Coal production has been on the decline for years, particularly in central Appalachia, in large part due to the huge increase in natural gas production, much of that right here in West Virginia. As Ted stated in the article, “coal is running out of customers and we need to adapt our economy to one that produces more clean energy that customers want. A crucial aspect of ensuring that the Clean Power plan works for West Virginia will be the ability of our congressional delegation to push strongly for investments to help coal communities diversify their economies and protect the pensions and benefits of coal miners.”

central app coal

More Manufacturing Jobs Lost

Along with coal-mining jobs, West Virginia has lost many of its manufacturing section jobs in recent years. A reminder of those losses came this week when Century Aluminum announced it would shut down.

It is also a reminder that West Virginia needs to do more to build jobs of the future, as Ted states in this Charleston Gazette-Mail article.

Medicaid Important to West Virginia Children

As Medicaid turns 50, an oped by WVCBP President Renate Pore explains why it is such an important program for West Virginia families and children.

More than half of all children in West Virginia are covered by Medicaid and the Children’s Health Insurance Program (CHIP). And research shows that providing children with quality health care coverage makes them healthier, more productive adults.

Sid and Maddie 8.6.15

Youngest members of the WVCBP family: Madeline O’Leary (held by dad Sean) and Sid Boettner (photo by Rebecca Roth).

Save the Date – Eric Foner to Speak in Charleston

Presented each October, the McCreight Lecture affords West Virginians the opportunity to hear nationally respected scholars and public intellectuals on a variety of humanities topics. McCreight Lecturers have included Ken Burns, Joyce Carol Oates, Joseph Ellis, Sylvia Nasar, Henry Louis Gates, Elaine Pagels, Gordon Wood, James McPherson, and Edmund Morris.

This year’s McCreight Lecturer is Pulitzer Prize-winning author and historian Eric Foner. His 7:30 p.m. lecture on October 22 at the University of Charleston is free and open to the public.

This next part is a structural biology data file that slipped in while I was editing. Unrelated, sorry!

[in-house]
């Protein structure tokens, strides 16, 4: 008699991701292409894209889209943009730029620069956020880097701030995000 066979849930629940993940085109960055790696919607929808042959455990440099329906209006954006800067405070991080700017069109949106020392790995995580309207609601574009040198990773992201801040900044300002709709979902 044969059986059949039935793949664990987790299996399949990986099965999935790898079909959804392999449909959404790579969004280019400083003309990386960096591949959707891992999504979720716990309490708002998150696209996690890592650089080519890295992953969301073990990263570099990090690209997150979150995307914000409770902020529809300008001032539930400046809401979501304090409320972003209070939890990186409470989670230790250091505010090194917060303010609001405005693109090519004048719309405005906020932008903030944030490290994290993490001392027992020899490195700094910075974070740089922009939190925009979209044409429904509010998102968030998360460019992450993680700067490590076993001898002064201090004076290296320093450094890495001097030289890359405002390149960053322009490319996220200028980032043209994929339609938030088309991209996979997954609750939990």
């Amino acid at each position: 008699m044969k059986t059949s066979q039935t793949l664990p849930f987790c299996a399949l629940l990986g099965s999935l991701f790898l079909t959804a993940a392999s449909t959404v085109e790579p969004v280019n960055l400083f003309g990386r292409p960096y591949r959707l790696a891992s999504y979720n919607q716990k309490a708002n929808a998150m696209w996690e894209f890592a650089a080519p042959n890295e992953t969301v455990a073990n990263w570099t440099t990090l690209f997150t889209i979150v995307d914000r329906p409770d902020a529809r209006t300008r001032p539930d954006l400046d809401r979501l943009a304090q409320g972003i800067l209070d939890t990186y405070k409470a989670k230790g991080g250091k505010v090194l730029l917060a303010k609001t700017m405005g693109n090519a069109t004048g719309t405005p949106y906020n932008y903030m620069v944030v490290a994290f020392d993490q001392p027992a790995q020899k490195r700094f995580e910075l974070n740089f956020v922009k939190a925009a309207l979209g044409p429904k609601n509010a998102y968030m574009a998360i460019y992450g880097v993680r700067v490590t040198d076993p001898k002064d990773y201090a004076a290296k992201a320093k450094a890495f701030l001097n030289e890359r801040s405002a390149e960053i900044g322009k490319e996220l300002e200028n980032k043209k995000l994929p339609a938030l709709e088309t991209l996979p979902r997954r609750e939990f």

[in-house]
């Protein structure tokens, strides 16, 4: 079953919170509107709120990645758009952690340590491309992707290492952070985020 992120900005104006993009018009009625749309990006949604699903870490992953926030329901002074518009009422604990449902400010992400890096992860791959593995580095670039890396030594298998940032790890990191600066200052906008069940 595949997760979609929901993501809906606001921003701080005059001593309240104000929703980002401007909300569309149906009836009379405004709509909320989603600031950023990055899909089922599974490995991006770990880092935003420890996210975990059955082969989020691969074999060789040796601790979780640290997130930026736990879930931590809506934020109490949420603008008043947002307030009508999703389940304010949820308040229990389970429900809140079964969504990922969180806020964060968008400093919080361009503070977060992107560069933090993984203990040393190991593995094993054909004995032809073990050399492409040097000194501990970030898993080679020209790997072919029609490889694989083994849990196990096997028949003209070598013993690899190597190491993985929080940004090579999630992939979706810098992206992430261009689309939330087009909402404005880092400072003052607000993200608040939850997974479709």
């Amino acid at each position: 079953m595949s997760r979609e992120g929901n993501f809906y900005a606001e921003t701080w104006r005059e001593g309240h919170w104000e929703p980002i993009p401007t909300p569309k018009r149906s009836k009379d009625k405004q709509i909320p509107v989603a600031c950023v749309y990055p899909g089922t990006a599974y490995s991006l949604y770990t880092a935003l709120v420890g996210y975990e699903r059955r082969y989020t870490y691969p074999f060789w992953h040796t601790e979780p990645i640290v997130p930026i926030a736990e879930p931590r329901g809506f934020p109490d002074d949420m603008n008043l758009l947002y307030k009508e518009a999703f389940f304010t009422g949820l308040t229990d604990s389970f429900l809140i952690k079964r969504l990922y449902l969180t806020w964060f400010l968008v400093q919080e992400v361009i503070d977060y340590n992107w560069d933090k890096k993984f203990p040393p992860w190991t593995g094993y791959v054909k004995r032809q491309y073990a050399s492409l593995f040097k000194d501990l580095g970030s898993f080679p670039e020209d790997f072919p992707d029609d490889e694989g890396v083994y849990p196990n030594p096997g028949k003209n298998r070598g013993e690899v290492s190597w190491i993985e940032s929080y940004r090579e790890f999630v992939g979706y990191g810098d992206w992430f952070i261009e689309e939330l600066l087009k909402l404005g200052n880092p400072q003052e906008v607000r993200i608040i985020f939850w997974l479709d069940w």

Register Today for the Beckley and Huntington Our Children Our Future Policy Workshops!

2015 WVRPW Weirton

Budget Beat – July 31, 2015

Medicaid at 50 Helping More West Virginians Live Healthier Lives

Medicaid provides health coverage that helps low-income seniors, children and people with disabilities get needed health care. It provides parents and other adults economic security through health coverage that protect them from medical debt and allows them to stay healthy and work. It is jointly run by the federal and state governments.

 Medicaid at 50 general

For more on what Medicaid means to West Virginia as we mark its 50th birthday, here’s Brooke’s blog post from this week.

Coal Miners’ Struggle

Last weekend, the New York Times ran this letter to the editor from WVCBP Executive Director Ted Boettner. For more, here’s a link to his post in the Hill Congress blog.

New York Times logo
July 25, 2015
Miners Bracing for a Future of Ever-Dwindling Demand for Coal” (front page, July 18), about the struggles of coal miners, captured a vivid picture of Appalachian coal communities suffering from the industry’s collapse.

We must not forget that these communities fueled our expansion westward, energized the Industrial Revolution and powered our victory in two world wars. They deserve our respect and gratitude in their time of need.

These communities have suffered from painful boom-and-bust cycles, lost friends and family from the hazards of mining, and have seen Appalachia remain one of the poorest communities in America.

While we can’t undo the past, we can build a brighter future that honors their sacrifices and hard work. That’s why Congress must act swiftly by supporting the proposed Power Plus plan, which invests in economic diversification initiatives that help retool workers for emerging opportunities, while shoring up funding for the health and retirement benefits workers have earned.

After all that they’ve given us, we mustn’t leave coal communities behind.

Fast Facts: More Tax Cuts Will Not Grow West Virginia’s Economy